Another Holiday Survival Guide

By Skimum Paula


The kids are home for the holidays two weeks.  By Day 2, I’m ready to send them back!


As most women know, the holidays are seldom restful.  Presents, trees, foods, parties, sing-a-longs, trips, and in-laws can lead to a wee bit of stress around the yuletide log or menorah, and when our finely-decorated home becomes a mountain of wrapping paper filled with Cheetos-laden lava, then just watch out, because mama is gonna blow!

If that isn’t your house, then YOU should be writing a blog! 

Red_Velvelt_CakeThe holidays are stressful, and our hubbies, boyfriends and kids will often tell us to, “Chill,” and that we don’t need to do so much.  However, if we don’t make the marshmallow sweet potato soufflé that is on the Thanksgiving table every year, then the first words after grace will be, “But we always have it.”  And when my teen son sweetly asked me at the last minute to make the Red Velvet White Chocolate Cheesecake Layer Cake on the cover of Southern Living magazine, of course, I said, “Yes, darling.” (Reminder – hide or cancel that magazine)

Most gals I know are great multi-taskers.  Most are also terrible delegators – myself included.  I’m making a promise to myself this holiday season to do more and delegate more.  Sound oxymoronic?  It might be, but this is the plan.

I will carve out a half-hour each day (doesn’t matter when) to be alone.  Like my beloved iPad, I need to recharge my battery, too.  So, when I wake up, I will either hide under the covers for 30 minutes or pick a time during that day to lock the door, drive off and stare at the mountains, ski a few runs on my own, read a book, whatever, but I will put it on my iPhone calendar with an alarm and do it.  The idea is the same one Skimums talk about all the time – when we give a little to ourselves, we can give more to others.

Roasted_TurkeySecond, I’m going to delegate more.  My kids like to cook.  So, they will be assigned (in a way that makes them think they volunteered, of course) to make a meal.  I don’t care if we have popcorn for dinner, because, as we all know, they won’t complain if they cook it.  Actually, in the past, I’ve ALWAYS been surprised at the seriousness they’ve displayed when doing this.  I must be a better cook than they tell me I am.

These are not silver bullets because, in the end, we’ll still do more and stress more than usual, but maybe we’ll be a little more self-aware and self-assuring.  We are our own worst critics.  Know that these are “problems” brought out of our desire to give to others, a good thing.  Chocolate is a good thing, too.  We just don’t want it to weigh us down.  Happy Holidays!  Cheers!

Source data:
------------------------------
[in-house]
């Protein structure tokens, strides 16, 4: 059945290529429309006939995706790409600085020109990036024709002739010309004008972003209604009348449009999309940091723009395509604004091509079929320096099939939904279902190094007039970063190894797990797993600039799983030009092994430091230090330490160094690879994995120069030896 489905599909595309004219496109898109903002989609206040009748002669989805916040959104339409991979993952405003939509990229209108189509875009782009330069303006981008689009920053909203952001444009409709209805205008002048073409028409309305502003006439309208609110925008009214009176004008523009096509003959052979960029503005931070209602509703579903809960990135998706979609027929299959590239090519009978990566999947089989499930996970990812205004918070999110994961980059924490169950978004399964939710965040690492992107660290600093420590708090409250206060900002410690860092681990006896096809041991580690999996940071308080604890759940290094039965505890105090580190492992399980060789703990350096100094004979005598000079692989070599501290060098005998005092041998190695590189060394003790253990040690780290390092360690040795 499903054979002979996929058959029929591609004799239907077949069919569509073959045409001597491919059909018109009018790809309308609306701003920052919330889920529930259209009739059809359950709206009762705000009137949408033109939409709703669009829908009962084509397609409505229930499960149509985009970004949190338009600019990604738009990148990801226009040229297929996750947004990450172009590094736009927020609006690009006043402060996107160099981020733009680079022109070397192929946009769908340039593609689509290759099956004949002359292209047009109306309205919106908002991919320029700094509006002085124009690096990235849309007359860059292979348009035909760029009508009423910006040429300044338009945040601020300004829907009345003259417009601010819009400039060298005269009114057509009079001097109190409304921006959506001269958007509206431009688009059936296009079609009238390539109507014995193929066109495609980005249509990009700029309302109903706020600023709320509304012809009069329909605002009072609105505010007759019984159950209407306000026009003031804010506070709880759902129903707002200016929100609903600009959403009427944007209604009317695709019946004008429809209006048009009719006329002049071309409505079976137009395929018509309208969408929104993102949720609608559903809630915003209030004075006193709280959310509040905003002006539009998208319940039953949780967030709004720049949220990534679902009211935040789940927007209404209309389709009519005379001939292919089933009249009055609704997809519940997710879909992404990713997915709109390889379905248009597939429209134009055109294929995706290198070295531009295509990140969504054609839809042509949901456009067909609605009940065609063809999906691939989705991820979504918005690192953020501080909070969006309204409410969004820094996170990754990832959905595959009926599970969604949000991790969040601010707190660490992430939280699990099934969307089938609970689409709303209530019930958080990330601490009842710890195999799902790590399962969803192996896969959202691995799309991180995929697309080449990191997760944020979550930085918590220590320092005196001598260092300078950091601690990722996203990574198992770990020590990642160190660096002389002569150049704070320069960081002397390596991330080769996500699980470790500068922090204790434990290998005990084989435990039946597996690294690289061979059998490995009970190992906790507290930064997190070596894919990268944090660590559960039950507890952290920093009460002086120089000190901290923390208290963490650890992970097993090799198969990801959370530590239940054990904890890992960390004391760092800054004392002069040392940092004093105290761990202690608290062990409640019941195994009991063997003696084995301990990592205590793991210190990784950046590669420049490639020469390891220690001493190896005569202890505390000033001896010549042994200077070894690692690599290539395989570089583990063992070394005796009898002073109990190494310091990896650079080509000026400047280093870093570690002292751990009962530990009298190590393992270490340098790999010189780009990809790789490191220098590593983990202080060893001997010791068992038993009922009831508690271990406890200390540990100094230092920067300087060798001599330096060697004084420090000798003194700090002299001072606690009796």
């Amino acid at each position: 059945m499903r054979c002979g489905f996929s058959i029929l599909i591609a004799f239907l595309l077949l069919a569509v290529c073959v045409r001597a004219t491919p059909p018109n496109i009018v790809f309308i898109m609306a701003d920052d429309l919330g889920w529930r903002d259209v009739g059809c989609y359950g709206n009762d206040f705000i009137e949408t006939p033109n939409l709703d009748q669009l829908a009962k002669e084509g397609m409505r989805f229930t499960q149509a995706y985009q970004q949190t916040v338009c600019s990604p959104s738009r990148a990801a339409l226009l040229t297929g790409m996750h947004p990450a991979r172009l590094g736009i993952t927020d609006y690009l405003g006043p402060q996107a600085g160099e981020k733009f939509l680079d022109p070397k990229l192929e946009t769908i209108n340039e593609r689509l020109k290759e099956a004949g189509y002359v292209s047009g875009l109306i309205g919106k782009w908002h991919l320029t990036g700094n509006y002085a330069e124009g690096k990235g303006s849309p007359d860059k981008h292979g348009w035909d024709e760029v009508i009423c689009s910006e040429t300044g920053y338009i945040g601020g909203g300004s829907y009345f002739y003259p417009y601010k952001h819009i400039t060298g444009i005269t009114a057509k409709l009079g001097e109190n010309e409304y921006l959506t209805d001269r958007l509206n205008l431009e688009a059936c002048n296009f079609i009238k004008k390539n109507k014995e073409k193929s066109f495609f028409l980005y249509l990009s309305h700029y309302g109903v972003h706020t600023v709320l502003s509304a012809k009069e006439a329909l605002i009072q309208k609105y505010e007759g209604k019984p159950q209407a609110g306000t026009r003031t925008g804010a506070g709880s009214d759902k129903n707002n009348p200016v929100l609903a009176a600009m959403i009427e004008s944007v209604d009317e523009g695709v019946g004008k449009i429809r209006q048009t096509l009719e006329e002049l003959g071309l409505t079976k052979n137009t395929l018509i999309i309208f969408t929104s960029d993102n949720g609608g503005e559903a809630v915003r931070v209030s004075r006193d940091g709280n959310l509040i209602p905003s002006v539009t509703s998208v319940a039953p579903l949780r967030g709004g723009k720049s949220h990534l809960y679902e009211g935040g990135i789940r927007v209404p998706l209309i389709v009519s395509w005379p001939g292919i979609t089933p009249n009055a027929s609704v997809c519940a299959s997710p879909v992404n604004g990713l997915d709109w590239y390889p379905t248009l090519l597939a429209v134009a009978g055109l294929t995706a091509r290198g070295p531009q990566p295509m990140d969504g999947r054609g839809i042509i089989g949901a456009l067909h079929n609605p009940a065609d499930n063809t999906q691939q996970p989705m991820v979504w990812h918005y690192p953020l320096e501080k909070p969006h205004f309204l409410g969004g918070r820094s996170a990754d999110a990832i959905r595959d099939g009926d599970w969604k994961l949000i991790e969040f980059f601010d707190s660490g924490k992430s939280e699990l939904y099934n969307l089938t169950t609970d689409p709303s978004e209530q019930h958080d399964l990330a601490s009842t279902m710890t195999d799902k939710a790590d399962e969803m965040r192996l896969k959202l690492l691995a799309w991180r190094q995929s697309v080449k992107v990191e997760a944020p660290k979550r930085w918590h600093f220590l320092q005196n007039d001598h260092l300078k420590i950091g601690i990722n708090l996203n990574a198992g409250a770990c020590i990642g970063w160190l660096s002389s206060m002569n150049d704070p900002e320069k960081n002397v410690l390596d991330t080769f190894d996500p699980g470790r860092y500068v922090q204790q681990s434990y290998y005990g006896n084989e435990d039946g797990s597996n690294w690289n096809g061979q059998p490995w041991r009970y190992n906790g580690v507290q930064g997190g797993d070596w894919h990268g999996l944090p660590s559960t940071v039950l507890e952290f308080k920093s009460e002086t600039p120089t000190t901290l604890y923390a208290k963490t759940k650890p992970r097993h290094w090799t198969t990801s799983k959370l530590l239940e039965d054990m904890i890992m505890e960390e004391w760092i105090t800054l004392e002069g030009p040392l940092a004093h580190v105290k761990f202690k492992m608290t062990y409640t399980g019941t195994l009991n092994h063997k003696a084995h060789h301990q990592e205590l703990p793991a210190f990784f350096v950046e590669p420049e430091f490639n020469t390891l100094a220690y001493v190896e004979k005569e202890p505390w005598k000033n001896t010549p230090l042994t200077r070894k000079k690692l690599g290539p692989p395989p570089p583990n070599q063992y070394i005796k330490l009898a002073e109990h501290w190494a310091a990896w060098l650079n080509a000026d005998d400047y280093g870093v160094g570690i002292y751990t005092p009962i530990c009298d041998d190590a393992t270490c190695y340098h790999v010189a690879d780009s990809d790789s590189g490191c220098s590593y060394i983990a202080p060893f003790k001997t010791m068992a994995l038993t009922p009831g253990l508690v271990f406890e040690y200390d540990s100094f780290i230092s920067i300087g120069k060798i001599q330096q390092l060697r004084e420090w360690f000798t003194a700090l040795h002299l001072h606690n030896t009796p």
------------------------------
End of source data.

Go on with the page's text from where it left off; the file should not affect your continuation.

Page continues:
1 thought on “Another Holiday Survival Guide

  1. Dear Skimum Paula,

    Your message is so timely. We were attending a holiday party last weekend with many families we have known since our oldest son Alan was in kindergarten. The conversations frequently turned to anticipation of college acceptances and where our teens will be this time next year. While the teens uniformly seemed apprehensive, the parents overwhelmingly expressed a sense of excited anticipation and for lack of better words, even a sense of relief.
    Yes we will miss seeing our children on a daily basis, yes some of them will be too far away for frequent visits; but we have done our job, and it has been a long hard exhausting one. We will never cease to be parents. We will never cease to love our children, but we are happy for them and happy for ourselves.
    We look forward to spending more time with our spouses; time that has more to do with why we married each other in the first place, and less to do with the “divide and conquer” carpool regimes. The moms in particular look forward to a little more time to do what is important to us; read a book, ski, create art, write, relearn a language, maybe even shop for a new dress.
    How many times I have said recently that I really do not need any new clothes?
    It is with excited anticipation that we celebrate this holiday season when everyone in our family is living at home together at the same time for the last time; and I am sure there will be no greater joy than hear the voice of our son Alan when he comes home for the holidays next year!
    Blessings of the season,
    Kelly B in Houston

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